“Government Broadcaster Running Interference For PMJT At Every Turn”: Former CBC Journalist Rips Network

“I’ve been reluctant to refer to our public broadcaster as a government broadcaster but this sealed it for me – it has become the government broadcaster running interference for PMJT at every turn,” said Alan Fryer.

When people criticize the CBC, some respond by claiming that only right-wing Canadians have a problem with the network.

That response omits CBC’s horrible ratings, a sign that much of the public has simply tuned them out, despite being forced to pay for it regardless.

Yet, in a recent series of Tweets, Alan Fryer a former journalist with both CBC and CTV who has worked in Montreal, Ottawa, Moscow, Washington, and Toronto, ripped into how the network covered Green Party Leader Annamie Paul’s denunciation of Justin Trudeau.

Here’s what Paul had said about Trudeau not being an ‘ally’ or ‘feminist.’

“To PM Justin Trudeau I say you are no ally and no feminist. Your deeds and words over the past weeks prove that definitively” – Green Leader Annamie Paul”

Yet, as Fryer noted on CBC’s The National, Paul’s remarks on Trudeau weren’t covered.

As he slammed the network, Fryer didn’t hold back:

“Excuse my fucking language but I cannot believe what I just saw on @CBCTheNational. The coverage of Ms Paul’s remarkable news conference today had no fucking mention in the lead story of her full frontal attack on PMJT. Not a word. Disgraceful.”

“I’ve been reluctant to refer to our public broadcaster as a government broadcaster but this sealed it for me – it has become the government broadcaster running interference for PMJT at every turn.”

“This is the clip that any reporter doing a proper job and NOT working on behalf of the government would have used in their lead story:

Paul to PMJT: “You are no ally and you are no feminist”

That clip wads absent from the lead story on @CBCTheNational.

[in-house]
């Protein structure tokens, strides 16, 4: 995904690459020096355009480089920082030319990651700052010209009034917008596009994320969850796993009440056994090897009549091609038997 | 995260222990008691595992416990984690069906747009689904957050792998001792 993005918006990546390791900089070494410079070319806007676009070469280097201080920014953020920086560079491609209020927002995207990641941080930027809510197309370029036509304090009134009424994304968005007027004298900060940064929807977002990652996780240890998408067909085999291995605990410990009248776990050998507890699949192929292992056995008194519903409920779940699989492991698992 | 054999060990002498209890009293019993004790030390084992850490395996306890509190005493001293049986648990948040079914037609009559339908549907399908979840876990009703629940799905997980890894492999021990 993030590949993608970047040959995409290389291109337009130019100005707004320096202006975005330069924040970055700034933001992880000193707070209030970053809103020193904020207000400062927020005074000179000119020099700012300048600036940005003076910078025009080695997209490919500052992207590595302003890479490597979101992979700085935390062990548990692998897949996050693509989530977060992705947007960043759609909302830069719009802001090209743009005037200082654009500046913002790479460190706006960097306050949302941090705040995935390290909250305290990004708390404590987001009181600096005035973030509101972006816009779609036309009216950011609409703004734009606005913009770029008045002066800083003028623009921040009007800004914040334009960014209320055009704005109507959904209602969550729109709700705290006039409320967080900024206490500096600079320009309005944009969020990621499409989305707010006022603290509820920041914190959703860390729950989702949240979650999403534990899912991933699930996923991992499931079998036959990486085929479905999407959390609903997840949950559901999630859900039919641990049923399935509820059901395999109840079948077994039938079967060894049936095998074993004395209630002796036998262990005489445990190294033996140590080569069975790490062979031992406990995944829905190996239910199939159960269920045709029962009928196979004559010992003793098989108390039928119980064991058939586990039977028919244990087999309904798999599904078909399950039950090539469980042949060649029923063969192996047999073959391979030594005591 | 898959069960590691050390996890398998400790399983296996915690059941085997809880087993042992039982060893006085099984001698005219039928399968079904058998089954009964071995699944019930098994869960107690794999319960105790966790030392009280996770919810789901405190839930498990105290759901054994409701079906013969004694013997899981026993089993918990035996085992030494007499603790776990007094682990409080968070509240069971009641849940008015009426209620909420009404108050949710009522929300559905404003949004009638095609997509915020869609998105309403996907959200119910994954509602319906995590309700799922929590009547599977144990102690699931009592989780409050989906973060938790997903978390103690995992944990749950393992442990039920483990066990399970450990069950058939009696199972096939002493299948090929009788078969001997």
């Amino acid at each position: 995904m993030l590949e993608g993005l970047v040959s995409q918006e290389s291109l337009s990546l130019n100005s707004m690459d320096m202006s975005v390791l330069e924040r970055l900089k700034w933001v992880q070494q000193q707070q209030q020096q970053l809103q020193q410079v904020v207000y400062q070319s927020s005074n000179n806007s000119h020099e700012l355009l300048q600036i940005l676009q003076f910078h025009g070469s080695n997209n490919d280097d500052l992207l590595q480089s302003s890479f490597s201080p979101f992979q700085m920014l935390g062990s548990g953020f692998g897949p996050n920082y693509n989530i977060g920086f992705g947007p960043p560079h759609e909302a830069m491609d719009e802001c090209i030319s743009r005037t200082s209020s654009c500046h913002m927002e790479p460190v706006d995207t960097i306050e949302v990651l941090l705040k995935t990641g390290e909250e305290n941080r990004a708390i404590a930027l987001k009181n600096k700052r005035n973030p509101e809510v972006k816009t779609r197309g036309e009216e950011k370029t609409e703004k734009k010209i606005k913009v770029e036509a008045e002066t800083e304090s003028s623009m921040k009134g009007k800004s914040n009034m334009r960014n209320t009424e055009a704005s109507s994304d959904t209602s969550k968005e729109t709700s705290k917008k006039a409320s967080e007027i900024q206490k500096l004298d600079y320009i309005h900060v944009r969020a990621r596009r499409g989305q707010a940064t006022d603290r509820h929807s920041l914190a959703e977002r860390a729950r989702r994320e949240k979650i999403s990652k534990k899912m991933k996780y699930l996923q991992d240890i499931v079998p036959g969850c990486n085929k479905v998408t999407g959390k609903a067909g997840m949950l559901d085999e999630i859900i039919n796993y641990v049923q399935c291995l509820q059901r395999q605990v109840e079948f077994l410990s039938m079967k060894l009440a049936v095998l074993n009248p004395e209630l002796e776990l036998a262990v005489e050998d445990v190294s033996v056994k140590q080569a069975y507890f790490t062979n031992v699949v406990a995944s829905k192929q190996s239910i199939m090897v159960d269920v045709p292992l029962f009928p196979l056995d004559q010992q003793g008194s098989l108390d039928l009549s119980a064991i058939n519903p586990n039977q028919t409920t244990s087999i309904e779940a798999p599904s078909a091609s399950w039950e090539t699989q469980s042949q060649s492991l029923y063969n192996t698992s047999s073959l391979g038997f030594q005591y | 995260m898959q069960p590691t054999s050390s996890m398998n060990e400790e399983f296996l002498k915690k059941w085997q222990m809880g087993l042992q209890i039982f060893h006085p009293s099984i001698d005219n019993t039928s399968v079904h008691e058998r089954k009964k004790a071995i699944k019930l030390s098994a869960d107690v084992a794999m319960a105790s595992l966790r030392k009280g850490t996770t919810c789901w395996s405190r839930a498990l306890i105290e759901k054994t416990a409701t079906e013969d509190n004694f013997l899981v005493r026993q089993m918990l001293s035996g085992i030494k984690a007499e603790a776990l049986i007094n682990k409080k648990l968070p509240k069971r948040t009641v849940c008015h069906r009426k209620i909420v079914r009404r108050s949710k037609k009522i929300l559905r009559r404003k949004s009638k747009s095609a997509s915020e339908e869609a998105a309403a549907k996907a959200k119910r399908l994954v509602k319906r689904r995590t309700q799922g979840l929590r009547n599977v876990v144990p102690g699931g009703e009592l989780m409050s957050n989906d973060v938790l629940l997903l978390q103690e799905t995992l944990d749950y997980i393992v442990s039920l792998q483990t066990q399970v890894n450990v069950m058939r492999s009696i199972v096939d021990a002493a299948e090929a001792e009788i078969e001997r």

“For 35 years – from local small town reporter to foreign correspondent – I lived and breathed journalism. Sometimes to my detriment, it became the love of my life. Nothing was more important than getting the story and getting it right. That and holding the buggers to account.”

“Don’t get me wrong, there are many fine journalists and opinion writers still doing that important work every day and you know who they are, you see and read many of them here but, man, it’s getting harder.”

“I got out 12 years ago and have never regretted a day I spent in the trenches. But I weep for the profession today. That’s it. Thanks for indulging my rant.”


Fryer speaks with a lot of credibility, as someone who has been in the media for a long-time and has personal experience with the CBC.

Thus, he cannot simply be dismissed as a ‘disgruntled conservative’ or someone who opposes taxpayer-funded media for ideological reasons.

With that noted, it is instructive that his criticisms of CBC very much line up with what many other critics of CBC say, showing there is a deeper truth that is being noticed by many different Canadians.

Justifying taxpayer-funded broadcasting

The general ‘justification’ for forcing Canadians to pay for CBC has been that CBC is all that stands between Canada and the deluge of ‘American culture.’